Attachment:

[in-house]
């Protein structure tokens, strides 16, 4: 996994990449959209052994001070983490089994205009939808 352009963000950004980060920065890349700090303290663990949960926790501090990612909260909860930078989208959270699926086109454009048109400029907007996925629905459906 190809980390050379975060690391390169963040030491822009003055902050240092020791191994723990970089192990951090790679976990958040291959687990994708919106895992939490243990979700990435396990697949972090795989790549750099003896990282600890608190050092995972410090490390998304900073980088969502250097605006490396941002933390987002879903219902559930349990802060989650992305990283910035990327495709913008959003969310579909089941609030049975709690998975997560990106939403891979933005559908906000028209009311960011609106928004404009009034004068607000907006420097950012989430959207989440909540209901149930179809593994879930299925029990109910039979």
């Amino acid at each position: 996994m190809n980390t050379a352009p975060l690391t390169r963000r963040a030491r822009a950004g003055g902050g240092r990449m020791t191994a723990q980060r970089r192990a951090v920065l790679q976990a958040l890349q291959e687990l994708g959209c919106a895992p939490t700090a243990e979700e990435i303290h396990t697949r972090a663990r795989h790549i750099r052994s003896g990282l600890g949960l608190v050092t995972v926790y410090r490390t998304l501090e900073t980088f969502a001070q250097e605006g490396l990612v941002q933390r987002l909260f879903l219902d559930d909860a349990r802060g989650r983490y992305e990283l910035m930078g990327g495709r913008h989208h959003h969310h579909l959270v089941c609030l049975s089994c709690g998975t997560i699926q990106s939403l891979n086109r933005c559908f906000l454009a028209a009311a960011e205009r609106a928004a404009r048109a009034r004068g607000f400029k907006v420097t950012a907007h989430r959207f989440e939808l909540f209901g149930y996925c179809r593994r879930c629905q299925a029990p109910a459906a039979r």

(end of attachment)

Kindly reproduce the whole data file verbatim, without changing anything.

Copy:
[in-house]
């Protein structure tokens, strides 16, 4: 996994990449959209052994001070983490089994205009939808 352009963000950004980060920065890349700090303290663990949960926790501090990612909260909860930078989208959270699926086109454009048109400029907007996925629905459906 190809980390050379975060690391390169963040030491822009003055902050240092020791191994723990970089192990951090790679976990958040291959687990994708919106895992939490243990979700990435396990697949972090795989790549750099003896990282600890608190050092995972410090490390998304900073980088969502250097605006490396941002933390987002879903219902559930349990802060989650992305990283910035990327495709913008959003969310579909089941609030049975709690998975997560990106939403891979933005559908906000028209009311960011609106928004404009009034004068607000907006420097950012989430959207989440909540209901149930179809593994879930299925029990109910039979």
């Amino acid at each position: 996994m190809n980390t050379a352009p975060l690391t390169r963000r963040a030491r822009a950004g003055g902050g240092r990449m020791t191994a723990q980060r970089r192990a951090v920065l790679q976990a958040l890349q291959e687990l994708g959209c919106a895992p939490t700090a243990e979700e990435i303290h396990t697949r972090a663990r795989h790549i750099r052994s003896g990282l600890g949960l608190v050092t995972v926790y410090r490390t998304l501090e900073t980088f969502a001070q250097e605006g490396l990612v941002q933390r987002l909260f879903l219902d559930d909860a349990r802060g989650r983490y992305e990283l910035m930078g990327g495709r913008h989208h959003h969310h579909l959270v089941c609030l049975s089994c709690g998975t997560i699926q990106s939403l891979n086109r933005c559908f906000l454009a028209a009311a960011e205009r609106a928004a404009r048109a009034r004068g607000f400029k907006v420097t950012a907007h989430r959207f989440e939808l909540f209901g149930y996925c179809r593994r879930c629905q299925a029990p109910a459906a039979r």